California: Radanovich Dodges First Primary Bullet
State Assembly Minority Leader Michael Villines, who has been mentioned in recent news articles and blog postings as a possible challenger to Rep. George Radanovich in the 2010 Republican primary, informed the Congressman this week that he is backing him for re-election.
“He will support the Congressman for re-election in 2010,— Villines spokeswoman Jennifer Gibbons told Roll Call on Wednesday.
Radanovich spokesman Spencer Pederson said Villines, who is term-limited in 2010, telephoned the Congressman on Monday night to say he would not run. Pederson said Alan Autry (R), the former mayor of Fresno who has also been seen as a possible contender for the House seat, recently told Radanovich that he will not run in 2010.
There has been some speculation in recent weeks that Radanovich could get a tough primary race because Bob Smittcamp, a prominent local businessman, has been actively recruiting a challenger. Smittcamp and Radanovich are at odds over a water project in the central valley.
Poll: Majority Support Open-Primary Initiative
A new independent poll shows that Golden State voters are inclined to support a proposal to create open primaries in the state.
The Field Poll recently queried California voters on a series of questions that will appear on the May 19 statewide ballot. Most would ratify a budget deal that Gov. Arnold Schwarzenegger (R) and the Legislature struck last month.
As part of the budget deal, lawmakers decided to ask voters whether they want to restore the state’s open primary to replace the closed-primary system that exists now. That question will go before voters in June 2010.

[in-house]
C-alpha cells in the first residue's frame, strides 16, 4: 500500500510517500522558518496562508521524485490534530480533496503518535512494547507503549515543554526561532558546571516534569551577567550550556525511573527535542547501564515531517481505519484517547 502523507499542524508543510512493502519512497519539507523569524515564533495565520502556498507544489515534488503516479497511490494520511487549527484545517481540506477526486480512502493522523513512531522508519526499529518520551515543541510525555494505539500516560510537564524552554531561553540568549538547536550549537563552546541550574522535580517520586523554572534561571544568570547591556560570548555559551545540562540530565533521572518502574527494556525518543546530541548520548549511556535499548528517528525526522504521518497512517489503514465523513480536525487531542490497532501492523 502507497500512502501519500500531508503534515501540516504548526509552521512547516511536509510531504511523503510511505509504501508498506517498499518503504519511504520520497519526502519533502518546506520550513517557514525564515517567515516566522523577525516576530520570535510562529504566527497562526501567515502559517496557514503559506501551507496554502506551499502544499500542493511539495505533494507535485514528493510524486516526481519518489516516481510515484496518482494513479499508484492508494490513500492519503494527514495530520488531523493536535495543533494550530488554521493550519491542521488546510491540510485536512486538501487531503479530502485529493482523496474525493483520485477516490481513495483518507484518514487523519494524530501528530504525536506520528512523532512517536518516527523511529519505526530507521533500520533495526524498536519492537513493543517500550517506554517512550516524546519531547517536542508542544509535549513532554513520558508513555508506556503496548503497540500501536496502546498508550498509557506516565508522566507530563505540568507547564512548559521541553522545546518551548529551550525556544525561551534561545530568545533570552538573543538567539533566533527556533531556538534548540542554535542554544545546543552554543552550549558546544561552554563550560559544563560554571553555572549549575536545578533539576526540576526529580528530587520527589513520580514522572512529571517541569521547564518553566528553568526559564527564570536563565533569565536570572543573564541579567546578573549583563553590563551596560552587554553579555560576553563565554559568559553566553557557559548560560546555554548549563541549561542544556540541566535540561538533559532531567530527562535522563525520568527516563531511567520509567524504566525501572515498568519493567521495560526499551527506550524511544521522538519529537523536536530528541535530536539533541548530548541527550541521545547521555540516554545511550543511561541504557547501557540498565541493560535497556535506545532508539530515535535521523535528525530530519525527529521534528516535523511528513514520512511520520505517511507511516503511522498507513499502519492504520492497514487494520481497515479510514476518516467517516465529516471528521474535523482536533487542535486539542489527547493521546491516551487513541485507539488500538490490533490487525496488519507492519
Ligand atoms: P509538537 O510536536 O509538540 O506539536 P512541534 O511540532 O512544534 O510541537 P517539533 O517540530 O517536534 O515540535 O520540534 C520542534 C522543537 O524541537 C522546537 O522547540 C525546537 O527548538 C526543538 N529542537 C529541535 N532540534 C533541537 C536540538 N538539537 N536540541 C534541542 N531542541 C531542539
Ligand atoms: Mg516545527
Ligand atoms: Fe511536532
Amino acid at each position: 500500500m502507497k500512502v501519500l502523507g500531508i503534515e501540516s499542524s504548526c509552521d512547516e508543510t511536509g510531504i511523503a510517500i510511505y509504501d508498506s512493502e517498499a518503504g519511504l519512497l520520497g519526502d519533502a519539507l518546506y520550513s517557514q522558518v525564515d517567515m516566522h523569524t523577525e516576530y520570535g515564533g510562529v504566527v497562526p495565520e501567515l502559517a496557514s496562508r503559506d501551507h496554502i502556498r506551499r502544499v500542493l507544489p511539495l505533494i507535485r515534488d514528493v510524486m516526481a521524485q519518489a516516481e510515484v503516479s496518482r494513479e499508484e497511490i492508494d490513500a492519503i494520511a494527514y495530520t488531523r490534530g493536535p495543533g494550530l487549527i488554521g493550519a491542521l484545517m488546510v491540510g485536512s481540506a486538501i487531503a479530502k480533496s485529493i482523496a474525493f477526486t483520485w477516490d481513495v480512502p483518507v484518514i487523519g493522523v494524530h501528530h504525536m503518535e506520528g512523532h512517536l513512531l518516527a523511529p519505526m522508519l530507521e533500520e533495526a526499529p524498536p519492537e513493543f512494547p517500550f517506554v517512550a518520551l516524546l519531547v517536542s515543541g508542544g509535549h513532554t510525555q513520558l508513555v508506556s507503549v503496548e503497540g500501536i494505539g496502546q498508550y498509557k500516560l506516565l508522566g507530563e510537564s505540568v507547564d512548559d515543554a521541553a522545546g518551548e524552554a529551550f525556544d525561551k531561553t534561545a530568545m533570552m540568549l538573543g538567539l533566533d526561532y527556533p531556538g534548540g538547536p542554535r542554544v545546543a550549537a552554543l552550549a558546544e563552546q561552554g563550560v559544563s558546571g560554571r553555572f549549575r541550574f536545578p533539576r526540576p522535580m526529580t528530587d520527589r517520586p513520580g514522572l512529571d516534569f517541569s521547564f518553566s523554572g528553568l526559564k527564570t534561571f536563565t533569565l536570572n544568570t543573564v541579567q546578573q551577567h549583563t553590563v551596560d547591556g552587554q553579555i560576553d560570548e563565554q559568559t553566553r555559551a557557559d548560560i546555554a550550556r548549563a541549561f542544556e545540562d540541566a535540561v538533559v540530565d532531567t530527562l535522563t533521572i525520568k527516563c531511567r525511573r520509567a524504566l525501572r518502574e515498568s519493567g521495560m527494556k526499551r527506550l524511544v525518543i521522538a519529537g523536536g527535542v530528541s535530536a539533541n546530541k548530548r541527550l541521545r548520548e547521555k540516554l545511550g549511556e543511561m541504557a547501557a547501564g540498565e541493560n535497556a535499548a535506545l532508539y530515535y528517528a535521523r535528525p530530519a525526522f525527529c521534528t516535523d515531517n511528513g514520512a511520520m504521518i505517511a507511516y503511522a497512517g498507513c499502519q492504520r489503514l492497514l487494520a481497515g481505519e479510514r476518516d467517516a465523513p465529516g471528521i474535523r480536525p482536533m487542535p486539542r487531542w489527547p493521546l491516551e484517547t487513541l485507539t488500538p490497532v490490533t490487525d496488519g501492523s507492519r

In the poll, 58 percent of voters said they would vote in favor of the ballot question and 27 percent said they were opposed. Although the state’s political parties have vowed to fight the open-primary proposal, support among Democrats and Republicans was in the mid-50s. Almost two-thirds of political independents supported the measure.
The poll of 761 registered voters was taken Feb. 20-March 1. It had a 3.6-point margin of error.
Under an open-primary system, candidates from all parties would appear on one ballot, and voters, regardless of their party registration, could select the candidate of their choice. The top two vote-getters, regardless of party, would then advance to the general election.
Advocates of the proposal believe open primaries would result in more moderates winning general elections, making the state less politically polarized. In 1996, Californians approved a somewhat different open-primary system, but it was ruled unconstitutional in court.
A 2004 referendum to restore the open primary was defeated 54 percent to 46 percent.